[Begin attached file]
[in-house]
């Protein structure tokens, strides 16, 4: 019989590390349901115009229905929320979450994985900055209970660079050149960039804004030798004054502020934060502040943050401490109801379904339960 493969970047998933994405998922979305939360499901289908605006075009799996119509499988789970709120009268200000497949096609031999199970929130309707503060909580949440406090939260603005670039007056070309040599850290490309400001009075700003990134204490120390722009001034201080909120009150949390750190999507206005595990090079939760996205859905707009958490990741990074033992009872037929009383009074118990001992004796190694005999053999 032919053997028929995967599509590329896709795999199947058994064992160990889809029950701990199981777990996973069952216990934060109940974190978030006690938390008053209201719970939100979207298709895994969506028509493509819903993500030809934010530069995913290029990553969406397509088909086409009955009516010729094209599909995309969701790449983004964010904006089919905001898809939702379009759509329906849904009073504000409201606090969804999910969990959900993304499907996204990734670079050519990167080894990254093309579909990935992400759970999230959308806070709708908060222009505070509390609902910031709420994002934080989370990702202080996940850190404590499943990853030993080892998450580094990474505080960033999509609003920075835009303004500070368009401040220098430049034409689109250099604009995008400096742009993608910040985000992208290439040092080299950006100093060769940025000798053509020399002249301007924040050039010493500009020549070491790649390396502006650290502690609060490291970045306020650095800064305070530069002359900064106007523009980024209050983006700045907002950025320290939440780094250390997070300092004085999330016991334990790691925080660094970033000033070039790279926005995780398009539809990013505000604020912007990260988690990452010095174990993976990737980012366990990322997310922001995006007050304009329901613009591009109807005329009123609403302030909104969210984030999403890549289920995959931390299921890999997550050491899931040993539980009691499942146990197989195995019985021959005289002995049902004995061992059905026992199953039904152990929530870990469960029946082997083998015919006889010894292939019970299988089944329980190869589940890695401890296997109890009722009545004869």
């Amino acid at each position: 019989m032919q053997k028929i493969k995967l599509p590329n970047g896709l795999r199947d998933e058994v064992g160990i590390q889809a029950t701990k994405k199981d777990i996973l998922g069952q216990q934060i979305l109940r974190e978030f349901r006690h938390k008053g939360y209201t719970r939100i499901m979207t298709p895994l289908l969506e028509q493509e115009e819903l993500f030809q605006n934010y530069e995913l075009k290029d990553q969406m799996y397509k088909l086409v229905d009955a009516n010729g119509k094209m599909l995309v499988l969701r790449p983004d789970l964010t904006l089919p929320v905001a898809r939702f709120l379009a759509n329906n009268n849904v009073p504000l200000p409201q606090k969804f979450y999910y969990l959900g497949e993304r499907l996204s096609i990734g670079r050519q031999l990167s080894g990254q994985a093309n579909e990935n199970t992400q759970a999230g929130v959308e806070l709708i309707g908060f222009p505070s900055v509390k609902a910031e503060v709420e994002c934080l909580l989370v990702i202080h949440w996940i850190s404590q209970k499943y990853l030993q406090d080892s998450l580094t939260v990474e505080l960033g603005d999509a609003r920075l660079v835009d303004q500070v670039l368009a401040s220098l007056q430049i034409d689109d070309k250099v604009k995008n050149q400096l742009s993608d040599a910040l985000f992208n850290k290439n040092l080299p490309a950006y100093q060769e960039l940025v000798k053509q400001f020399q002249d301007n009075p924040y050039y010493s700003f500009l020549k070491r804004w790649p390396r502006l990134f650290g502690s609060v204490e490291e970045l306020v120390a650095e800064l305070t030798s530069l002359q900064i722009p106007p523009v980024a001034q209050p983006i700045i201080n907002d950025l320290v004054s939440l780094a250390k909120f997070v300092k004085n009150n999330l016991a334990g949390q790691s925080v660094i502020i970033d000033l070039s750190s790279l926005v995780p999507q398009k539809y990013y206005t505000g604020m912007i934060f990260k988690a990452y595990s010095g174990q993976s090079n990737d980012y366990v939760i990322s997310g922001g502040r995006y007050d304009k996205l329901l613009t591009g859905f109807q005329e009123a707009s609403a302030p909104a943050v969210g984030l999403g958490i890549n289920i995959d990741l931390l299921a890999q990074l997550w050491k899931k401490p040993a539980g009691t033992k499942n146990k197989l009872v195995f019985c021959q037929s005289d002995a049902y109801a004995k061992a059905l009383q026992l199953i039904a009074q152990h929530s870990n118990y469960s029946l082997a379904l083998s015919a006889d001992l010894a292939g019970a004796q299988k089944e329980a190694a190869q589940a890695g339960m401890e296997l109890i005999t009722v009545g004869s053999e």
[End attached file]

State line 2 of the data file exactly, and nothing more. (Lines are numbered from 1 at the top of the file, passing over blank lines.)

């Protein structure tokens, strides 16, 4: 019989590390349901115009229905929320979450994985900055209970660079050149960039804004030798004054502020934060502040943050401490109801379904339960 493969970047998933994405998922979305939360499901289908605006075009799996119509499988789970709120009268200000497949096609031999199970929130309707503060909580949440406090939260603005670039007056070309040599850290490309400001009075700003990134204490120390722009001034201080909120009150949390750190999507206005595990090079939760996205859905707009958490990741990074033992009872037929009383009074118990001992004796190694005999053999 032919053997028929995967599509590329896709795999199947058994064992160990889809029950701990199981777990996973069952216990934060109940974190978030006690938390008053209201719970939100979207298709895994969506028509493509819903993500030809934010530069995913290029990553969406397509088909086409009955009516010729094209599909995309969701790449983004964010904006089919905001898809939702379009759509329906849904009073504000409201606090969804999910969990959900993304499907996204990734670079050519990167080894990254093309579909990935992400759970999230959308806070709708908060222009505070509390609902910031709420994002934080989370990702202080996940850190404590499943990853030993080892998450580094990474505080960033999509609003920075835009303004500070368009401040220098430049034409689109250099604009995008400096742009993608910040985000992208290439040092080299950006100093060769940025000798053509020399002249301007924040050039010493500009020549070491790649390396502006650290502690609060490291970045306020650095800064305070530069002359900064106007523009980024209050983006700045907002950025320290939440780094250390997070300092004085999330016991334990790691925080660094970033000033070039790279926005995780398009539809990013505000604020912007990260988690990452010095174990993976990737980012366990990322997310922001995006007050304009329901613009591009109807005329009123609403302030909104969210984030999403890549289920995959931390299921890999997550050491899931040993539980009691499942146990197989195995019985021959005289002995049902004995061992059905026992199953039904152990929530870990469960029946082997083998015919006889010894292939019970299988089944329980190869589940890695401890296997109890009722009545004869």